Active compassion is something that I challenge myself to live by in the work I do at Free Spirit Media. The people that I work with are pretty amazing inspirations for this, particularly my supervisor Samantha, who seems to put compassion into practice with every word she speaks to our students and every decision she makes as an educator. When a student is being defiant, mean, unfocused, or disrespectful, she tries to understand what is at the root of it, makes a connection with them, and works with them. Disciplinary action is a last and sometimes necessary resort to conducting a classroom after connecting with the students on a human level. Samantha teaches not only about XLR cables and room tone and media literacy but power and privilege and beauty and truth. The beautiful thing about teaching media skills to youth in underserved communities is that all of these things can connect in a really active way. We can look at the way that North Lawndale is portrayed in the news as a violent scourge and, without ignoring the deep-rooted social challenges and human tragedies, help our students share the simultaneous beauty and pain of where they live. We can look at representations of African American youth in the media and then help our students represent themselves. We can give students opportunities tell their own stories and maybe resist some of the oppressive narratives they are placed into.
This was the idea of our last audio project: write a poem about your neighborhood, your home, your block, your city, record it, set it to music, and mess with it a little on the editing software. In class the other day we played the audio pieces that our classes had put together. When a girl shared some dark personal histories, Samantha responded: ‘thank you for sharing that. I’ve been through some similar stuff to what you have and it’s likely some other people here have as well. Art is a place where we don’t have to be alone.’ I have always appreciated this potential of artistic production: the prerogative to share experiences, stories, and create something in a community. But the way that Samantha put it really brought things into focus for me. Art is not just activity; it is a different world, or at least a different way of understanding the world as an interconnected web of meaning and experience. This is where I see the connection between art and social justice. Sometimes it feels like we are fighting, living, starving, indulging, thirsting, walking, talking, struggling amongst each other, against each other, apart from each other, isolated and indifferent and inconsequential. But in art and social justice, lies the inkling that we don’t have to be alone.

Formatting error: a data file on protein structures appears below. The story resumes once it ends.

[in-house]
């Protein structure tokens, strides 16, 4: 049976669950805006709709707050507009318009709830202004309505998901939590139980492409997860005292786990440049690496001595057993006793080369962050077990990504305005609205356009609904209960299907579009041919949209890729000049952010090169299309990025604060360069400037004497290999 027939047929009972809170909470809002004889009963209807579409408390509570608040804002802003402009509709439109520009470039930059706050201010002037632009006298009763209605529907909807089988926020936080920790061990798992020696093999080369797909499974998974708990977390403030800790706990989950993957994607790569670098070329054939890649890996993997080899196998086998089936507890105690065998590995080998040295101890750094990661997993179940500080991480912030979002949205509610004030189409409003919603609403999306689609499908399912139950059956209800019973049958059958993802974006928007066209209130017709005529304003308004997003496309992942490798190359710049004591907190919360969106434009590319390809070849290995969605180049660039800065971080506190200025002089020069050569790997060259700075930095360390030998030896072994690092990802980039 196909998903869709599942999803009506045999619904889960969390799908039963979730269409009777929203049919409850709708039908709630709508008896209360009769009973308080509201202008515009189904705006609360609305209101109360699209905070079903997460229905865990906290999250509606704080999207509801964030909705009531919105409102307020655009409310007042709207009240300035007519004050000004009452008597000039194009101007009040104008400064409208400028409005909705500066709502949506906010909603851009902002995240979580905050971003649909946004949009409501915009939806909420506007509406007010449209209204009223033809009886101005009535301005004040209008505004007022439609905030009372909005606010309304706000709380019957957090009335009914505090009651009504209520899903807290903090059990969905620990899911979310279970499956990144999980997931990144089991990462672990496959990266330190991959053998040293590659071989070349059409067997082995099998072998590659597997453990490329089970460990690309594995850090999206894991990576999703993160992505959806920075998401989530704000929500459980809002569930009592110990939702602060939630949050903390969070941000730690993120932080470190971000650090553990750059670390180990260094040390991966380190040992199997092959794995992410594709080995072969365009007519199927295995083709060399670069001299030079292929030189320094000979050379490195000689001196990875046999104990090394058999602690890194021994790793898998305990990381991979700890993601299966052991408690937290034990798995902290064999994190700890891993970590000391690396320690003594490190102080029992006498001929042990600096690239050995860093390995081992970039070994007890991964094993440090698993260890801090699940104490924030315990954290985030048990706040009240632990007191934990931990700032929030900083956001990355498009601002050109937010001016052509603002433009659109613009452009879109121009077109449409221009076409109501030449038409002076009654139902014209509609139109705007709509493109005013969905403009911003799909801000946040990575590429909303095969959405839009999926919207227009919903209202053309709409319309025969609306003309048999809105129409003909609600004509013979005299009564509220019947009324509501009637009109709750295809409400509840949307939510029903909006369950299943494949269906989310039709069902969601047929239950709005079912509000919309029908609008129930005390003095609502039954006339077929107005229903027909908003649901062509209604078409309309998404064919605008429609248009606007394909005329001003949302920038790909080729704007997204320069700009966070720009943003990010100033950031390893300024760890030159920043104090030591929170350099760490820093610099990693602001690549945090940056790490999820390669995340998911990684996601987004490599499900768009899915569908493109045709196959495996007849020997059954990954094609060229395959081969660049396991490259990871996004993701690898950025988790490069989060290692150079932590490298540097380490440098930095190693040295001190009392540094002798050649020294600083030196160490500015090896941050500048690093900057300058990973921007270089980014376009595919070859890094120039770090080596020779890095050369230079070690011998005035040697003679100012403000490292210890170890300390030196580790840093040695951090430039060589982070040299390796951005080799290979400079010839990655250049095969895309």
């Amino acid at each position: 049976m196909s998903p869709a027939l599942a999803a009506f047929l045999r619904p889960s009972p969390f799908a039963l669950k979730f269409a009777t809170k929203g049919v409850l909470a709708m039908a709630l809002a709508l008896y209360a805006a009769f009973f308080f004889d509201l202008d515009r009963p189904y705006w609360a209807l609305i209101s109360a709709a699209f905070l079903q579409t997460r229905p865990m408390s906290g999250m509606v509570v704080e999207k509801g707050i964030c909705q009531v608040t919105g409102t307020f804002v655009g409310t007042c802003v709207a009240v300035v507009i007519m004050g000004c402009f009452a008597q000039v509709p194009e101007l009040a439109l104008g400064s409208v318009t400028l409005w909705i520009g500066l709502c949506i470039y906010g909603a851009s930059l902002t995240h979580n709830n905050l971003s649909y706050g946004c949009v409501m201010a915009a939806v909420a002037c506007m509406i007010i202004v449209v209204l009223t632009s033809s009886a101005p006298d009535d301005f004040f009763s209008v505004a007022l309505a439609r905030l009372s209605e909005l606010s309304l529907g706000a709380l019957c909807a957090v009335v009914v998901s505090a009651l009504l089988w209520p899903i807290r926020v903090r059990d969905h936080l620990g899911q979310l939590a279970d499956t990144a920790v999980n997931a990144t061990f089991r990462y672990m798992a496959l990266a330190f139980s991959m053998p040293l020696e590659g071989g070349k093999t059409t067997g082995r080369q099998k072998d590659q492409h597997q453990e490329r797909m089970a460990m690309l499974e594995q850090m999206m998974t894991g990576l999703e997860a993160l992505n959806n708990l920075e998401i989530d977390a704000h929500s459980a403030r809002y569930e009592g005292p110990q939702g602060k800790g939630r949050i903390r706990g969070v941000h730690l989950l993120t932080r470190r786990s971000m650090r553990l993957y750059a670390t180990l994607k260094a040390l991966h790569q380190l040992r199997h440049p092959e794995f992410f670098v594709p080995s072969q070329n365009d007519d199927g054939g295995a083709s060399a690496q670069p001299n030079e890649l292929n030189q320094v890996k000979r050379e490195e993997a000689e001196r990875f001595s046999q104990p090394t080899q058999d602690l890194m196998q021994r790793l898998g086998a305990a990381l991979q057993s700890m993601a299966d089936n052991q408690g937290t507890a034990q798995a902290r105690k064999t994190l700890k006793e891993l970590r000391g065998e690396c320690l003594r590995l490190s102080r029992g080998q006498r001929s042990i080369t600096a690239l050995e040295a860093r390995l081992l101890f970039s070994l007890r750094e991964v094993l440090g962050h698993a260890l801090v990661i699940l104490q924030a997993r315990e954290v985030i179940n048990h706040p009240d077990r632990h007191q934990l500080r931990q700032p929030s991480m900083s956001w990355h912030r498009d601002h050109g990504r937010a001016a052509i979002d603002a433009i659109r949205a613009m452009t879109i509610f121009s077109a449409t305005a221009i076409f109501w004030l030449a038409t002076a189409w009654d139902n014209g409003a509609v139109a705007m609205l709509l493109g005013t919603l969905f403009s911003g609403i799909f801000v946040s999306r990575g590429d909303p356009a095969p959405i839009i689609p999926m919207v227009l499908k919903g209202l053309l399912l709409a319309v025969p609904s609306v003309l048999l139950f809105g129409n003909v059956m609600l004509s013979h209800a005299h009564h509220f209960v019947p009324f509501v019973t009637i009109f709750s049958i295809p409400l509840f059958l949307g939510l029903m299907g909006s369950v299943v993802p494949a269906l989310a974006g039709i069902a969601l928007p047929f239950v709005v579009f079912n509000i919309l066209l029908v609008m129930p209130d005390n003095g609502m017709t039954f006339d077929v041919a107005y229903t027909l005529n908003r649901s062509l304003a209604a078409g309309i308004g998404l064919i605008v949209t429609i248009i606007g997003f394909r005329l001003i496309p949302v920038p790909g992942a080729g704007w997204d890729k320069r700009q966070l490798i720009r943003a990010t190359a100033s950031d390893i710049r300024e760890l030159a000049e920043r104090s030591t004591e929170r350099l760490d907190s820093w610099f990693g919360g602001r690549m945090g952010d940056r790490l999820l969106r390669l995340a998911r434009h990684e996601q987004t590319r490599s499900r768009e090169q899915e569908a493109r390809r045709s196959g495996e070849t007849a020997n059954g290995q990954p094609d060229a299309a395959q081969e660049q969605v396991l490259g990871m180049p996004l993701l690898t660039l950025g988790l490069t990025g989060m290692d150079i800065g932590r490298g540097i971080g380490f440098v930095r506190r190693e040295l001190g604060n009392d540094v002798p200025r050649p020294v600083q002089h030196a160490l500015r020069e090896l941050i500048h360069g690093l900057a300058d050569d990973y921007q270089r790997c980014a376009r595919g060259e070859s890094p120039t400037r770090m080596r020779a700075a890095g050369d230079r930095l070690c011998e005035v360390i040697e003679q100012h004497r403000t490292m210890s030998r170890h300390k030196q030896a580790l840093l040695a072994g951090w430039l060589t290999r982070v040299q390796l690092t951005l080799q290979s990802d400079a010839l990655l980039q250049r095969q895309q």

Art and social justice are two terms that have seemed empty to me, and, because of their flexibility of meanings, I know in some way are. Art, as I am often reminded, can be anything, so long as it is imbued with beauty or meaning, two equally subjective and potentially empty terms. And even my own fundamental ideas of social justice are constantly brought into question by different worldviews. I cannot begin to imagine what a just world would even look like, never mind how it could be enacted or brought to fruition. Growing up with a sister with a physical disability has made me see the world as a series of oppressions: my ability to stroll casually down the block is my immense privilege and one that she, by no fault of her own, does not have. To casually tuck the hair behind my ear is inequality, a neutral, harmless act with a base of injustice. A staircase discriminates in its silent lifelessness; a door with no one to hold it is a prison gate from whatever social or political space is beyond it. So it is difficult to strive for social justice when every action of my body seems to scream towards its very impossibility. Thinking about disability from both an academic and personal perspective, however, has given me both perspective on social issues and motivation towards social change. I know that most problems require more than charity, we need to make sustainable change that attacks the base of the problem. When I think about structural problems in our society—oppressive gender ideals, institutional racism— it is not my instinct to dismantle each societal structure that contributes or is fed by these problems. In an interconnected world of often-invisible power forces, this includes, well, almost everything. But I wonder if there is some way to build literal or figurative ramps, open entranceways, elevators, support bars. And in the meantime, maybe create a society where we can hold doors open for each other, allowing more people to gain access into otherwise closed off realms.
Nonetheless, I can still tie my shoe and my sister cannot; I can still eat a full meal and that person that asked me for change on the way home cannot; I can still I can still walk into a expensive store without being examined like a criminal (as I realized after reading some of my student’s reflections) a person in my class cannot. So I don’t know where to start and I don’t know where to end. To begin: dismantle my own privilege? It is not only where I stand, but, in the case of disability, my very ability to do so. Live altruistically? But how can I even speak for anyone’s sense of justice than my own? And I have no idea what a just world would look like, when all I see is the awful beauty of our messed up, tangled world, a world that I love, love, love but simply don’t know how to share.
For now, I think that social justice is not so much an ideal endpoint but rather a way of conceptualizing living as a non-solitary act. Like, respect, another empty word that is overflowing with meaning, it is a processual enactment of active compassion. And here, in my bayit, I am blessed to be amongst friends and god and knowledge and art and the vague idea that social justice, whatever it means, matters. Because here, even as I venture on an inward journey of coming to understand what is the value of all these so-called values, I know I am in a place where I don’t have to be alone.